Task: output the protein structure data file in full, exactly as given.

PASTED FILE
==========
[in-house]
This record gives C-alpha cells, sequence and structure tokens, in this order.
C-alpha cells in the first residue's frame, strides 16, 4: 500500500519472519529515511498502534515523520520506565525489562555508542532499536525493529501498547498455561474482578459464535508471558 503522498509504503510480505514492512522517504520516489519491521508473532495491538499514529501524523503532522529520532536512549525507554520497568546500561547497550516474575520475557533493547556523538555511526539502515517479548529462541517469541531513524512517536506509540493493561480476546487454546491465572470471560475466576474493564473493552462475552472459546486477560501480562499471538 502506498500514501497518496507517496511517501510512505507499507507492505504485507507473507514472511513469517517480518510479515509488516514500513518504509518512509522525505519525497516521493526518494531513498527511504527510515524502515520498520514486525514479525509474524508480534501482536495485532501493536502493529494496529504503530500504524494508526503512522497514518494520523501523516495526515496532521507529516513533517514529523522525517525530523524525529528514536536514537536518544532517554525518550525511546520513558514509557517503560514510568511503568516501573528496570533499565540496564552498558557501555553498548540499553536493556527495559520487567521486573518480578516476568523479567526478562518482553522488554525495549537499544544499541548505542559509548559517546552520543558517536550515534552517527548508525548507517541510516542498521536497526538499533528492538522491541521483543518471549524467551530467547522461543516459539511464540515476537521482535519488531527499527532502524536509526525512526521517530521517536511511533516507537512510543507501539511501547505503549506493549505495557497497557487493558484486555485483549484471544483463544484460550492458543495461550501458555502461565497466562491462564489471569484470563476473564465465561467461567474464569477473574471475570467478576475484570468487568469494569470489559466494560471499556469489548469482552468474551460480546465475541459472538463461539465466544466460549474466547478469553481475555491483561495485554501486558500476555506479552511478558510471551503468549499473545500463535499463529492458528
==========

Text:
[in-house]
This record gives C-alpha cells, sequence and structure tokens, in this order.
C-alpha cells in the first residue's frame, strides 16, 4: 500500500519472519529515511498502534515523520520506565525489562555508542532499536525493529501498547498455561474482578459464535508471558 503522498509504503510480505514492512522517504520516489519491521508473532495491538499514529501524523503532522529520532536512549525507554520497568546500561547497550516474575520475557533493547556523538555511526539502515517479548529462541517469541531513524512517536506509540493493561480476546487454546491465572470471560475466576474493564473493552462475552472459546486477560501480562499471538 502506498500514501497518496507517496511517501510512505507499507507492505504485507507473507514472511513469517517480518510479515509488516514500513518504509518512509522525505519525497516521493526518494531513498527511504527510515524502515520498520514486525514479525509474524508480534501482536495485532501493536502493529494496529504503530500504524494508526503512522497514518494520523501523516495526515496532521507529516513533517514529523522525517525530523524525529528514536536514537536518544532517554525518550525511546520513558514509557517503560514510568511503568516501573528496570533499565540496564552498558557501555553498548540499553536493556527495559520487567521486573518480578516476568523479567526478562518482553522488554525495549537499544544499541548505542559509548559517546552520543558517536550515534552517527548508525548507517541510516542498521536497526538499533528492538522491541521483543518471549524467551530467547522461543516459539511464540515476537521482535519488531527499527532502524536509526525512526521517530521517536511511533516507537512510543507501539511501547505503549506493549505495557497497557487493558484486555485483549484471544483463544484460550492458543495461550501458555502461565497466562491462564489471569484470563476473564465465561467461567474464569477473574471475570467478576475484570468487568469494569470489559466494560471499556469489548469482552468474551460480546465475541459472538463461539465466544466460549474466547478469553481475555491483561495485554501486558500476555506479552511478558510471551503468549499473545500463535499463529492458528